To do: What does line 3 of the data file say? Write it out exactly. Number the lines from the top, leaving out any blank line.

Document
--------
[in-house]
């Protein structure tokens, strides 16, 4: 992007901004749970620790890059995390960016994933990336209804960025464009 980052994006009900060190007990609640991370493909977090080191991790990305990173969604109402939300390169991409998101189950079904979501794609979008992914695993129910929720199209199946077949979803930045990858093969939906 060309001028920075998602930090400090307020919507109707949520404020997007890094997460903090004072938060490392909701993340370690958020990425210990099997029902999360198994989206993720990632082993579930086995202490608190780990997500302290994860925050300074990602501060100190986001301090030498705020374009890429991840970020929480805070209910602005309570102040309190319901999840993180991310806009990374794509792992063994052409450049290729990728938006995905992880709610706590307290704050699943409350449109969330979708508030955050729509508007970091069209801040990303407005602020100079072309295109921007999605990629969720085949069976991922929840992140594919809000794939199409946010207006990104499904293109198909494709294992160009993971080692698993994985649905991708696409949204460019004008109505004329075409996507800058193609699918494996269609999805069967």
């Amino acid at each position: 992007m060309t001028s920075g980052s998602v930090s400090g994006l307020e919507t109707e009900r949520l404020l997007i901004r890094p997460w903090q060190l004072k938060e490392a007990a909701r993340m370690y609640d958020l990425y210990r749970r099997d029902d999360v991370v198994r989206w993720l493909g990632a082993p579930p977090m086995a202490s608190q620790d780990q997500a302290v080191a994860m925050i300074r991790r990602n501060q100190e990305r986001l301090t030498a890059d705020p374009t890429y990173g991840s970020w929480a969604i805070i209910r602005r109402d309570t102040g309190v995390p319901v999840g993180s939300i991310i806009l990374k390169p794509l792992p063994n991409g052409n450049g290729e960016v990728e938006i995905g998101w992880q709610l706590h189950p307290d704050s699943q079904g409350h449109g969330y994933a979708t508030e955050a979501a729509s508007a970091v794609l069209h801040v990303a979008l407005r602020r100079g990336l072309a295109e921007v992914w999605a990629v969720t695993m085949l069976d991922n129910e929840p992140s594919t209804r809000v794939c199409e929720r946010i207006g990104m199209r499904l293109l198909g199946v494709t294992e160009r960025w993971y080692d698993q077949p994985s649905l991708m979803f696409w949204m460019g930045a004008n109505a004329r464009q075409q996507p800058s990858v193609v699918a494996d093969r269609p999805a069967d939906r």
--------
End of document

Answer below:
């Amino acid at each position: 992007m060309t001028s920075g980052s998602v930090s400090g994006l307020e919507t109707e009900r949520l404020l997007i901004r890094p997460w903090q060190l004072k938060e490392a007990a909701r993340m370690y609640d958020l990425y210990r749970r099997d029902d999360v991370v198994r989206w993720l493909g990632a082993p579930p977090m086995a202490s608190q620790d780990q997500a302290v080191a994860m925050i300074r991790r990602n501060q100190e990305r986001l301090t030498a890059d705020p374009t890429y990173g991840s970020w929480a969604i805070i209910r602005r109402d309570t102040g309190v995390p319901v999840g993180s939300i991310i806009l990374k390169p794509l792992p063994n991409g052409n450049g290729e960016v990728e938006i995905g998101w992880q709610l706590h189950p307290d704050s699943q079904g409350h449109g969330y994933a979708t508030e955050a979501a729509s508007a970091v794609l069209h801040v990303a979008l407005r602020r100079g990336l072309a295109e921007v992914w999605a990629v969720t695993m085949l069976d991922n129910e929840p992140s594919t209804r809000v794939c199409e929720r946010i207006g990104m199209r499904l293109l198909g199946v494709t294992e160009r960025w993971y080692d698993q077949p994985s649905l991708m979803f696409w949204m460019g930045a004008n109505a004329r464009q075409q996507p800058s990858v193609v699918a494996d093969r269609p999805a069967d939906r």